A Walk Through Time in Georgia is the museum's signature exhibition, which tells the story the natural history of Georgia. Combined with dioramas and theaters, the fifteen galleries explain the fascinating and complex tale. The exhibition starts with the state's oldest rocks in the Piedmont region and ends with the youngest area, the Coast and Barrier Islands. Visitors will learn about a variety of plants and animals, as well as the geographical regions where they live. Highlights of the exhibit include the Gray's Reef diorama, the Ruling Dinosaurs Gallery, and the Ridge and Valley diorama's walk-through cave.

Visitors to the Fernbank Museum can explore a multi-level clubhouse in the NatureQuest exhibit. Other highlights include exploring the insides of a large oak tree by climbing up spiraling netting, and walking through a virtual waterfall to investigate the world behind it. The exhibit is an immersive experience designed to turn children into adventurers, scientists, and explorers as they explore the natural world.

In Reflections of Culture, the exhibition aims to show how what people wear tells who they are. It focuses on how people share information about themselves, such as cultural identity or economic, political, or social information, through different forms of personal adornment. Visitors can learn about what culture is and how people express it through an array of historic and contemporary objects.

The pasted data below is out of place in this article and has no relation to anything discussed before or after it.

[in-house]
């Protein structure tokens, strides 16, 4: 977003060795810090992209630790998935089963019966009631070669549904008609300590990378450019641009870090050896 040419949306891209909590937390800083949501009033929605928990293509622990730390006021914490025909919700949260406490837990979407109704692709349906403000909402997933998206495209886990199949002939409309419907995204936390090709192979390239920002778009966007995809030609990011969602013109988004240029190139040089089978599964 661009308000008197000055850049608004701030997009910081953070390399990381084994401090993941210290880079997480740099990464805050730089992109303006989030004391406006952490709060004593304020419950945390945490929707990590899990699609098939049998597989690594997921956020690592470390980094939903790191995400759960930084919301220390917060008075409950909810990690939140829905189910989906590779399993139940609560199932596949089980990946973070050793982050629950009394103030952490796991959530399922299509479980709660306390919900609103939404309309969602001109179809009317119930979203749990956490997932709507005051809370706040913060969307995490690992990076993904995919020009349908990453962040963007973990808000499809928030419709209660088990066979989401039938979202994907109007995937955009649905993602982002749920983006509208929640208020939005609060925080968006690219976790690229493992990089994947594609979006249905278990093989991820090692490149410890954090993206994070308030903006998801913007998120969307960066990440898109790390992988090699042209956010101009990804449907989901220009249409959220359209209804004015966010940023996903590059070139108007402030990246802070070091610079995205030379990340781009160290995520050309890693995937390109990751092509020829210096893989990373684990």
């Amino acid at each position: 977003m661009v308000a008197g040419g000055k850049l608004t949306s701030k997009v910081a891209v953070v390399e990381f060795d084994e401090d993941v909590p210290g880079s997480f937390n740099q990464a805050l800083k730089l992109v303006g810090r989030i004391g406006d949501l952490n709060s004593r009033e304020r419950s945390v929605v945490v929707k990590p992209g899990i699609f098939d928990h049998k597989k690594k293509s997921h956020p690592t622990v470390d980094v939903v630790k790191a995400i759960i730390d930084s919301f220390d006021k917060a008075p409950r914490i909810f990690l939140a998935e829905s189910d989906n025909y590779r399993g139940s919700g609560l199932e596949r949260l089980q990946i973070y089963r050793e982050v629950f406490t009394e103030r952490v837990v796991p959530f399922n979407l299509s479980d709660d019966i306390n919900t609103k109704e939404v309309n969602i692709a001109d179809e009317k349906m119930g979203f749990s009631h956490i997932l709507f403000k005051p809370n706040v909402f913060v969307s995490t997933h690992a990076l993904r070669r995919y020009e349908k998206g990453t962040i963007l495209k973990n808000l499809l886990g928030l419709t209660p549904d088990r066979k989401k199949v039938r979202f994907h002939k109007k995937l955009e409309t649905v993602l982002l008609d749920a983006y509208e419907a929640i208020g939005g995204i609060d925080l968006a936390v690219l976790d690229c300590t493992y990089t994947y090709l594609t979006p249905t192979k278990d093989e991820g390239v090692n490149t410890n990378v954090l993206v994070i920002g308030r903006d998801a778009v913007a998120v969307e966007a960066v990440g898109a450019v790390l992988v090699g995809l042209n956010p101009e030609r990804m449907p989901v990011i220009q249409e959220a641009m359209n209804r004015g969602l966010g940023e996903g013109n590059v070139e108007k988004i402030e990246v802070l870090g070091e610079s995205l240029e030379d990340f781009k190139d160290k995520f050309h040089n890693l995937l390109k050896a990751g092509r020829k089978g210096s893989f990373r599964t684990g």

Fernbank Museum's Conveyed in Clay: Stories from St. Catherines Island uses pottery to show 5,000 years of human history. The exhibition explores how Native American adapted to cultural and natural changes through their pottery's evolution. The collection ranges from the oldest pottery discovered on the continent to the mission era's Spanish majolica, from basic pinch pots to coil pots.

The Dinosaur Plaza contains an array of features, such as an outdoor gathering area filled with flowers, trees, and other plants. The highlight of the plaza is a family of bronze dinosaurs that greet visitors to the museum. These hadrosaurs are a species that once lived in the Georgia region, and information about them and their environment is displayed in the plaza.

Giants of the Mesozoic replicates life that once existed in the badlands of Patagonia, where the world's largest dinosaurs were unearthed. Visitors can gaze up at the largest dinosaurs in the world immersed in a snapshot of a clash of prey versus predator. Among the dinosaurs showcased is the first fully mounted Argentinosaurus in the world. The Argentinosaurus is the largest dinosaur that has ever been classified. The interaction between different species of prehistoric reptiles that existed during the Cretaceous Period can also be observed at the exhibit.

767 Clifton Road NE, Atlanta, Georgia, Phone: 404-929-6300